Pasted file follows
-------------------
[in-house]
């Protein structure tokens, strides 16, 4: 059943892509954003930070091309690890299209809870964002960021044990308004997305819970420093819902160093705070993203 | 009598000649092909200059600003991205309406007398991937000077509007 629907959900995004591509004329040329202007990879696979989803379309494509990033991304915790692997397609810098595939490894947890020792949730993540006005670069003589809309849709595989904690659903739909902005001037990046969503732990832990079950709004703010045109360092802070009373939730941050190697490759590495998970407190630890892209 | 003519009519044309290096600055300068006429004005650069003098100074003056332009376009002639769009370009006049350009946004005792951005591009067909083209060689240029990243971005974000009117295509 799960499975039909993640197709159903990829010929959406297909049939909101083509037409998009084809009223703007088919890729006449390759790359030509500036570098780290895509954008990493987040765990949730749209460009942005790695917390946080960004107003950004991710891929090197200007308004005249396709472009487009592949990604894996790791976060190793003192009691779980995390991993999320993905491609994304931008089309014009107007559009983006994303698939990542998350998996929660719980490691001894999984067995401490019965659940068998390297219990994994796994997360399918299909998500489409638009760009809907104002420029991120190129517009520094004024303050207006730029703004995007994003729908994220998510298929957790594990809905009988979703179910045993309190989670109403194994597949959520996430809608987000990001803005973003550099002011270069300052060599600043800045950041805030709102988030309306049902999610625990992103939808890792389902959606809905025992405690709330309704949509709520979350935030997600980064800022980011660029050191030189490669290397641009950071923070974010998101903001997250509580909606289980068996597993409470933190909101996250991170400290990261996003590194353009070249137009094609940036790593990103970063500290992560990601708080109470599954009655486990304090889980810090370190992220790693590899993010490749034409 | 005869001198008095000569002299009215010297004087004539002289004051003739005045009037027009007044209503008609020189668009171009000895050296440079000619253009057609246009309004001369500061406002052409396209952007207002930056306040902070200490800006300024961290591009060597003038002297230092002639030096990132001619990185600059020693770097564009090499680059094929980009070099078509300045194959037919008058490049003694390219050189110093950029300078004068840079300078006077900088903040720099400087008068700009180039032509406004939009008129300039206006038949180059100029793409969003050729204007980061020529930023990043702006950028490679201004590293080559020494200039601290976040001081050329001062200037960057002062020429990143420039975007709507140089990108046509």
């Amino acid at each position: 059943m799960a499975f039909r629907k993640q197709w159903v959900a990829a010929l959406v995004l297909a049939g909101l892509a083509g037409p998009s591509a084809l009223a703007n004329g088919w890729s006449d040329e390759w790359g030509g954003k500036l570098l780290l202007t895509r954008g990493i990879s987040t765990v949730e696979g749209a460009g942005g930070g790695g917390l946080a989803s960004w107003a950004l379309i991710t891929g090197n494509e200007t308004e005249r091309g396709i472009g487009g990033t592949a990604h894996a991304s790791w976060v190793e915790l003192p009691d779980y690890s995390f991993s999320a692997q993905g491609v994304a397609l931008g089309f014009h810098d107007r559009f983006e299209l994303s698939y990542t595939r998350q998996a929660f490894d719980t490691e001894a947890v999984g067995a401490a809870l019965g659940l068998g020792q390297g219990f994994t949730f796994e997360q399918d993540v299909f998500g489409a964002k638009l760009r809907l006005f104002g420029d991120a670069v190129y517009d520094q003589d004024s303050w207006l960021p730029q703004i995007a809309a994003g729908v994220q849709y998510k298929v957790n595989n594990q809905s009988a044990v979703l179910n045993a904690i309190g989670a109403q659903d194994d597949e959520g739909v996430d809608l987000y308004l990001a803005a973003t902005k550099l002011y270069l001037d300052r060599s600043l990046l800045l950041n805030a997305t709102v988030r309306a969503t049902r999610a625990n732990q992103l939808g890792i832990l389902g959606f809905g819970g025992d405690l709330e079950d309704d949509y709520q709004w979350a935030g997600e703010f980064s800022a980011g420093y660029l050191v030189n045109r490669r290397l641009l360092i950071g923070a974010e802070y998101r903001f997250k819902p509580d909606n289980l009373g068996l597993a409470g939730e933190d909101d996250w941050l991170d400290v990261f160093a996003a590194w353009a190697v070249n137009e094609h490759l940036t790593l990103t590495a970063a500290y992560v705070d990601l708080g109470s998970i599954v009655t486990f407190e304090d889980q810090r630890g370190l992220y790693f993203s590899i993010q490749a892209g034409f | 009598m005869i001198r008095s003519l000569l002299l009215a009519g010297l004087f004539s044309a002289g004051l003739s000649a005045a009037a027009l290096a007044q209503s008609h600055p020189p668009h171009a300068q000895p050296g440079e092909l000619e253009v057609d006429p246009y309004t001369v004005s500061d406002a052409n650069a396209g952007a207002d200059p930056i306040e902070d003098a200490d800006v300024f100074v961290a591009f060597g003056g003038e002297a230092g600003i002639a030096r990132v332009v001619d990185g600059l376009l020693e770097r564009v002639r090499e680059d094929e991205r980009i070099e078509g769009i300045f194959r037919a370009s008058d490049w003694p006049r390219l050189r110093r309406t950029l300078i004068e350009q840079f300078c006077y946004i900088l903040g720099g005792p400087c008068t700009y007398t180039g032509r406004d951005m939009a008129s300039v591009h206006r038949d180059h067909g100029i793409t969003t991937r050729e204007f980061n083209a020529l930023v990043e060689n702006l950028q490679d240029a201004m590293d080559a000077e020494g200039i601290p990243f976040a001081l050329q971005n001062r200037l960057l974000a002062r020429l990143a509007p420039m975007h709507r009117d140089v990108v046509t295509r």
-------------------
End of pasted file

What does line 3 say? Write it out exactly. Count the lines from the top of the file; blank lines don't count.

């Amino acid at each position: 059943m799960a499975f039909r629907k993640q197709w159903v959900a990829a010929l959406v995004l297909a049939g909101l892509a083509g037409p998009s591509a084809l009223a703007n004329g088919w890729s006449d040329e390759w790359g030509g954003k500036l570098l780290l202007t895509r954008g990493i990879s987040t765990v949730e696979g749209a460009g942005g930070g790695g917390l946080a989803s960004w107003a950004l379309i991710t891929g090197n494509e200007t308004e005249r091309g396709i472009g487009g990033t592949a990604h894996a991304s790791w976060v190793e915790l003192p009691d779980y690890s995390f991993s999320a692997q993905g491609v994304a397609l931008g089309f014009h810098d107007r559009f983006e299209l994303s698939y990542t595939r998350q998996a929660f490894d719980t490691e001894a947890v999984g067995a401490a809870l019965g659940l068998g020792q390297g219990f994994t949730f796994e997360q399918d993540v299909f998500g489409a964002k638009l760009r809907l006005f104002g420029d991120a670069v190129y517009d520094q003589d004024s303050w207006l960021p730029q703004i995007a809309a994003g729908v994220q849709y998510k298929v957790n595989n594990q809905s009988a044990v979703l179910n045993a904690i309190g989670a109403q659903d194994d597949e959520g739909v996430d809608l987000y308004l990001a803005a973003t902005k550099l002011y270069l001037d300052r060599s600043l990046l800045l950041n805030a997305t709102v988030r309306a969503t049902r999610a625990n732990q992103l939808g890792i832990l389902g959606f809905g819970g025992d405690l709330e079950d309704d949509y709520q709004w979350a935030g997600e703010f980064s800022a980011g420093y660029l050191v030189n045109r490669r290397l641009l360092i950071g923070a974010e802070y998101r903001f997250k819902p509580d909606n289980l009373g068996l597993a409470g939730e933190d909101d996250w941050l991170d400290v990261f160093a996003a590194w353009a190697v070249n137009e094609h490759l940036t790593l990103t590495a970063a500290y992560v705070d990601l708080g109470s998970i599954v009655t486990f407190e304090d889980q810090r630890g370190l992220y790693f993203s590899i993010q490749a892209g034409f | 009598m005869i001198r008095s003519l000569l002299l009215a009519g010297l004087f004539s044309a002289g004051l003739s000649a005045a009037a027009l290096a007044q209503s008609h600055p020189p668009h171009a300068q000895p050296g440079e092909l000619e253009v057609d006429p246009y309004t001369v004005s500061d406002a052409n650069a396209g952007a207002d200059p930056i306040e902070d003098a200490d800006v300024f100074v961290a591009f060597g003056g003038e002297a230092g600003i002639a030096r990132v332009v001619d990185g600059l376009l020693e770097r564009v002639r090499e680059d094929e991205r980009i070099e078509g769009i300045f194959r037919a370009s008058d490049w003694p006049r390219l050189r110093r309406t950029l300078i004068e350009q840079f300078c006077y946004i900088l903040g720099g005792p400087c008068t700009y007398t180039g032509r406004d951005m939009a008129s300039v591009h206006r038949d180059h067909g100029i793409t969003t991937r050729e204007f980061n083209a020529l930023v990043e060689n702006l950028q490679d240029a201004m590293d080559a000077e020494g200039i601290p990243f976040a001081l050329q971005n001062r200037l960057l974000a002062r020429l990143a509007p420039m975007h709507r009117d140089v990108v046509t295509r």